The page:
View Full Version : Yuri Kochiyama On Meeting Malcolm (x)

lord patch
05-30-2006, 02:06 PM


Yuri says of Malcolm: “Before I met Malcolm, I had no understanding of the two trends in the black movement. I was involved only with the civil rights movement, represented by Martin Luther King and his vision of harmonious integration of people to make a greater America through nonviolence. But after listening to Malcolm, I strongly felt that his position of total liberation from the jurisdiction of the United States was the only way that black people in this country would be able to empower themselves, to determine their own destiny....

>>POV: on meeting malcolm


Malcolm X was, perhaps, the single most influential person on Yuri Kochiyama’s political life and ideas. She was a great admirer of his work before they met, and an associate and a friend of his after. Today she still loves speaking about him to interviewers or groups of children, and talks of his viewpoints about the integration vs separation movement of the 1960s.

Yuri says of Malcolm: “Before I met Malcolm, I had no understanding of the two trends in the black movement. I was involved only with the civil rights movement, represented by Martin Luther King and his vision of harmonious integration of people to make a greater America through nonviolence. But after listening to Malcolm, I strongly felt that his position of total liberation from the jurisdiction of the United States was the only way that black people in this country would be able to empower themselves, to determine their own destiny. His position of self-determination, self-reliance, self-defense, and a sovereign nation was integral to realizing one's own potentials, humanity, and dignity. It is impossible to attain justice in a racist country. Malcolm helped me to see, more clearly, the true essence of the United States in all its negative reality."

A story Ms. Kochiyama is often asked to retell is how she first met Malcolm X in Harlem. Ms. Kochiyama had been an admirer of Malcolm X for sometime when she happened to see him walk into a courthouse in Brooklyn, where he was instantly surrounded by people shaking his hand. Ms. Kochiyama was shy at first of approaching him amongst all his African followers, but when he met her eyes she found herself asking if she could shake his hand.

“What for?” Malcolm had asked, almost suspiciously.

When Ms. Kochiyama finally answered, “You’re giving direction [to your people]”, Malcolm strode out of the crowd with a smile, and shook Ms. Kochiyama’s hand.

The first time Malcolm and Yuri were able to talk at length however, was not until half a year later in 1964, when Yuri’s family hosted several reporters from the Hiroshima/Nagasaki World Peace Study. The reporters had invited Malcolm X to come speak with them, but had received no answer. In the middle of the actual conference, a knock on the Kochiyama’s door opened to reveal Malcolm and a bodyguard, come to speak with the small convention. He thanked the Japanese for coming to Harlem, and brought them to Harlem’s “The World’s Worst Fair”, a tour of neighborhoods and living conditions in Harlem in direct contrast to the ongoing “World Fair” in Flushmeadow, and later spoke of some of his beliefs and ideas.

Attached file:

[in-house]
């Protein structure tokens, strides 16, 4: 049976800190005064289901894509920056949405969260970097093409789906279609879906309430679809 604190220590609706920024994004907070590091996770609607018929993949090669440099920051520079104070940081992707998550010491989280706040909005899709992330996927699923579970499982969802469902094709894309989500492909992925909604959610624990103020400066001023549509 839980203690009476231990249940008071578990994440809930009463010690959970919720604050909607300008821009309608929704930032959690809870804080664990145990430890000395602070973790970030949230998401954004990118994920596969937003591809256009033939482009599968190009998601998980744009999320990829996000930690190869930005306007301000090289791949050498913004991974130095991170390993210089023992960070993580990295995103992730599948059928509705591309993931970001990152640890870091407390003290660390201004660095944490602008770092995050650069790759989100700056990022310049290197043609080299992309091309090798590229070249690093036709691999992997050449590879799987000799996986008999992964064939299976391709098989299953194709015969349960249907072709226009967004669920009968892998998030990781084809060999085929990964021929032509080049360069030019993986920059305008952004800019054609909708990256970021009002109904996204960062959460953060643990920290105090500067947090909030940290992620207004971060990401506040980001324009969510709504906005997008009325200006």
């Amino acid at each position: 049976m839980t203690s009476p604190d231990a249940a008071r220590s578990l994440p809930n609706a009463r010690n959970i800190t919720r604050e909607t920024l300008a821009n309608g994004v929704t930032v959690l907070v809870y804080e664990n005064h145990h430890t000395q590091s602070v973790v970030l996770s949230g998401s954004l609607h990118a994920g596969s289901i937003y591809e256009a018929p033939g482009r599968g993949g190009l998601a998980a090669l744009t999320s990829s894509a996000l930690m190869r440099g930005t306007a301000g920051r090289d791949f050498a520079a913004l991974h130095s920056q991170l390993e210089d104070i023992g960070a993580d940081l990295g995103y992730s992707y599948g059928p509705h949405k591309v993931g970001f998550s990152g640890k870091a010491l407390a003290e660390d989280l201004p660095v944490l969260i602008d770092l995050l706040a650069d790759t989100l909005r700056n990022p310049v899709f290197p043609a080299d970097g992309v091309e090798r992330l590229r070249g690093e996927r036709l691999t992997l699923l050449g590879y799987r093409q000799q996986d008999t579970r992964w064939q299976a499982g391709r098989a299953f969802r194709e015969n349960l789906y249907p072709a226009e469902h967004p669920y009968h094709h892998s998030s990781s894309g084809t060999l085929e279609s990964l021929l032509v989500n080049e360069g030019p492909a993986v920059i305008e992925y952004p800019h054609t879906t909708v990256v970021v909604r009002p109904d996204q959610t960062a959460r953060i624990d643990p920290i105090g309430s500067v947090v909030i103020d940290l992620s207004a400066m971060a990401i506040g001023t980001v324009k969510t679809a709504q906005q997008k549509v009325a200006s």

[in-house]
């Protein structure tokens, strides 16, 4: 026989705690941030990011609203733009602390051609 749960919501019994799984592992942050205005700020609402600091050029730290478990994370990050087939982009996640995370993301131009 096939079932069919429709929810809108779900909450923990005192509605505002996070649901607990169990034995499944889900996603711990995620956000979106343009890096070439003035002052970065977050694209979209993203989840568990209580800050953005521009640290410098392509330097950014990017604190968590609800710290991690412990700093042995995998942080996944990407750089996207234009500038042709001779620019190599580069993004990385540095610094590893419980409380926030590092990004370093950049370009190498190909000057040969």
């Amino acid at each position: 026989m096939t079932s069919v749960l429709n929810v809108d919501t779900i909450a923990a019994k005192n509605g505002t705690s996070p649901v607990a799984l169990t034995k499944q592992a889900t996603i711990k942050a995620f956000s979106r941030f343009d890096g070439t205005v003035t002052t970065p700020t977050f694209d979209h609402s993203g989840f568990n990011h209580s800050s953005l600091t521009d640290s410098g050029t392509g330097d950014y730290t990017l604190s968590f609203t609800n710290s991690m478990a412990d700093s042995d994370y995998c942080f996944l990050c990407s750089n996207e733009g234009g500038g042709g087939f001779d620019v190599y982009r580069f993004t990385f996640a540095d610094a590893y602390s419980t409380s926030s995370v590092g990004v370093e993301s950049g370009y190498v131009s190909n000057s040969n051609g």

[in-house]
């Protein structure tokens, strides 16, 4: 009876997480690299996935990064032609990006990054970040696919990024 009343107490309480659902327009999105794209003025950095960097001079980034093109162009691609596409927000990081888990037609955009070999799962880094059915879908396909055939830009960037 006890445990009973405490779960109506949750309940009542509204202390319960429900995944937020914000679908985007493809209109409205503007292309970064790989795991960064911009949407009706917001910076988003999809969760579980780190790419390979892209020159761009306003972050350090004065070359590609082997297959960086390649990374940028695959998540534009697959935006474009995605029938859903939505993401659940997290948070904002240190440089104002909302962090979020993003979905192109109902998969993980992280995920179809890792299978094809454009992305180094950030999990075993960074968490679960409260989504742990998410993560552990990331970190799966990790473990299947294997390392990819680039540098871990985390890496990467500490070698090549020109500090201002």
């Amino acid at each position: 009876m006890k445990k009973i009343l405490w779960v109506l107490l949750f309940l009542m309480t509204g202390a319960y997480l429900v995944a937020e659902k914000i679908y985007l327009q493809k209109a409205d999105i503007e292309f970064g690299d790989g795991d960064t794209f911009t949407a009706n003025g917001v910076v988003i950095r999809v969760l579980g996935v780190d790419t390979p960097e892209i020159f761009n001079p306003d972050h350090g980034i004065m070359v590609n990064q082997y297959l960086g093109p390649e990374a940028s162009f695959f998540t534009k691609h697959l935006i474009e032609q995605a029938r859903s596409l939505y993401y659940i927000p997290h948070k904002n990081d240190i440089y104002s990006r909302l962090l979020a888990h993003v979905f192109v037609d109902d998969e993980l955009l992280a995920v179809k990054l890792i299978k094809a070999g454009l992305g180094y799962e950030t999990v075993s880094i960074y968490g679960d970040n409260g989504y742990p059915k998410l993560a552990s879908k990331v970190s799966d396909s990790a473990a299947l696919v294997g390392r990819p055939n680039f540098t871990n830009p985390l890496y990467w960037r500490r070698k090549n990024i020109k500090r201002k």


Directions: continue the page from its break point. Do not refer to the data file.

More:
Very soon afterwards Yuri became active in Malcolm’s Organization for Afro-American Unity (OAAU), and also joined his Liberation School to gain background information on Black history and politics. She says in --- “…we didn't know anything about black history, black thinking, or black culture, and in order to understand the black community and and its people, we thought we'd better sign up. So we enrolled, along with our three eldest children, Billy, Audee, and Aichi. The education we received was priceless."

Integration vs. Separation:
"As long as we don't know our history and other's history, there will be no positive interactions or understanding"
- Yuri Kochiyama

There were two trends in the Civil Rights Movement, one following the other in influence and popularity during the mid 1900's. At first, groups such as the NAACP, and the Student Nonviolent Coordinating Committee (SNCC) spearheaded the beginnings of the Civil Rights Movement, fighting mainly against the issue of segregation in America through the courtroom, marches and protests, and civil disobedience. Several key victories won by the Civil Rights Movement during this time included the court case Brown vs. Board of education (see here) which made segregation in public schools unconstitutional, and the passing of the 1964 Civil Rights Act, which outlawed discrimination in voter registration requirements and public accommodations such as hotels, restaurants, and theaters, and withdrew government funding from programs which were discriminatory.

In spite of these victories, progress was slow, and many people lost faith in working for equality within the system. The movement for nationalism, of which Malcolm X was an influential leader, arose in the mid-1960s, and was based around the idea that the one solution for racism in America was for blacks to form their own nation and government, and be completely separate from whites.